How should privileged information be handled in the inquiry procedure?
A recent ruling of the Supreme Court concerned the question of whether a legal person is obliged to provide all documents requested by investigators or whether he/she can refuse to provide certain information because he/she has entrusted this information to a lawyer or notary. In this blog, Corporate Law lawyer Onno Hennis explains how this case clearly highlights the tension between revealing the truth and the importance of confidential communication with a lawyer/notary.
The ruling is one of many decisions in the long-running inquiry procedure that aims to clarify the policies and state of affairs prior to the nationalization of SNS REAAL and SNS BANK after real estate subsidiary Propertize suffered major losses. The inquiry request submitted by the VEB, among others, was granted and investigators were appointed in 2018.
The obligation of SNS and its officers to provide information
The investigators can consult all information of the legal person while conducting their investigation. In addition, directors and supervisory directors are required to provide all information necessary for the investigation upon request. If the officer in question is unwilling to provide the requested information, the examining magistrate of the Enterprise Division may issue an instruction or a court order.
The investigators had requested a long list of documents at the start of their investigation. SNS responded to this request by stating that part of the information in those documents had been entrusted to its lawyer and/or notary and was therefore confidential. SNS claimed that the investigators were not entitled to use this information for their investigation.
Overriding interest in investigation
The investigators disagreed with this statement. They therefore asked the examining magistrate to order all requested information to be made available. In support of their request, the investigators argued that an important objective of the right of inquiry is to achieve transparency. There is an overriding public interest in revealing the truth regarding matters that occurred prior to the nationalization of SNS REAAL.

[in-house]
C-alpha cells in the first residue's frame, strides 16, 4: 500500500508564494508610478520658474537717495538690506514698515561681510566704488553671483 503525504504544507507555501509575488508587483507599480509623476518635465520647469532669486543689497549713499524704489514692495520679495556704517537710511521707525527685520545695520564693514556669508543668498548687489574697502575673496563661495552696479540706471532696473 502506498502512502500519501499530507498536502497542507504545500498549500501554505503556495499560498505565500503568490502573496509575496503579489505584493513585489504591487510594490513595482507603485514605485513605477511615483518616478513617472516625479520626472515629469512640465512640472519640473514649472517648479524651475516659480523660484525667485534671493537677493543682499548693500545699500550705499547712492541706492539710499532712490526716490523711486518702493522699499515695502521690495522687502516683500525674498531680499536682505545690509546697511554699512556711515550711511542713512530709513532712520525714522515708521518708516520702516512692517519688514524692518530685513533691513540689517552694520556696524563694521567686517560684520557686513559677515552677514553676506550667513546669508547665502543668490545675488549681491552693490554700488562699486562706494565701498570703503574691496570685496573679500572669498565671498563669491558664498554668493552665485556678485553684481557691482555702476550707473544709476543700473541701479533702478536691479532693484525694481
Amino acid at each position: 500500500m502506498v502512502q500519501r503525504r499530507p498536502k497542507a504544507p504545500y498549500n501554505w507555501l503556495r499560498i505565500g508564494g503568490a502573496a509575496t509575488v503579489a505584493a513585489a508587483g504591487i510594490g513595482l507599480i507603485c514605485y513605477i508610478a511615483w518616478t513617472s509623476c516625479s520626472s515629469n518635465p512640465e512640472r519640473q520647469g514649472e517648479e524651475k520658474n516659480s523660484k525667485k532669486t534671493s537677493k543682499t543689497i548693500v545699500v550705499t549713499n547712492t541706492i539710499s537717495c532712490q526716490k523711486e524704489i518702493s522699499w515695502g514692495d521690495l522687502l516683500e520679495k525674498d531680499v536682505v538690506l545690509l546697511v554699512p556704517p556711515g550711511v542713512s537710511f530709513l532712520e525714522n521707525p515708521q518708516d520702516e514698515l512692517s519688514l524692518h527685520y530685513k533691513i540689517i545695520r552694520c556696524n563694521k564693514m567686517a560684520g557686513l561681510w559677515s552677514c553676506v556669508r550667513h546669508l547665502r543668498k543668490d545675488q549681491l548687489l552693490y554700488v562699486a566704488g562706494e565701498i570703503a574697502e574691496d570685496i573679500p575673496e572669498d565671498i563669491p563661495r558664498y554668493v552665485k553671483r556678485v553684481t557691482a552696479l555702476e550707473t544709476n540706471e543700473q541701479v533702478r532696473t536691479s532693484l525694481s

Decision of the examining magistrate
The examining magistrate made a practical decision: he obliged SNS to make all documents available and to indicate which passages in the documents they considered “privileged” and why. Those passages may not be used by the investigators, unless the examining magistrate has first ruled, if necessary, that those passages do not fall under the derived privilege.
The investigators appealed against this decision. They stated, among other things, that only the lawyer and notary can invoke this privilege (and they had not done so) and that SNS is not entitled to invoke it. Furthermore, the investigators claimed that the legal person does not have a “derived” privilege comparable to, for example, the privilege of secretaries at a law firm. The investigators also stated that the information that SNS did not want to provide was included in minutes and decisions of the Executive Board and the Supervisory Board. This information could therefore no longer be considered “privileged”. After all, it was not correspondence between the client and the lawyer/notary. The Supreme Court rejected these objections and dismissed the appeal.
Supreme Court reasoning
In support of its decision, the Supreme Court reasoned that the functional privilege rests on a basic principle of law applicable in the Netherlands that determines that the public interest in revealing the truth in a legal proceeding must be superseded by the public interest in ensuring that everyone should be able to seek assistance and advice freely and without fear of disclosure of what has been discussed. According to the Supreme Court, this basic principle is also applicable in the inquiry procedure.
The Supreme Court also reasoned that although SNS did not have a derived privilege, SNS may have a valid reason for not sharing certain information with the investigators that it has shared with a lawyer or notary. However, it must be possible to externally determine if such information exists. Since the examining magistrate had determined that he was ultimately responsible for deciding whether SNS could and should omit certain passages, the Supreme Court ruled that such an assessment option existed. All of the above also applies regardless of whether the information is included in minutes or decisions, and whether the lawyer or notary in question invokes privilege.
AMS Advocaten: specialists in the field of Corporate Law
Are you involved in an inquiry procedure? Or do you have a dispute with a (co-)shareholder? AMS Advocaten employs various lawyers who have extensive experience in conducting proceedings in the Enterprise Division. Please feel free to contact us!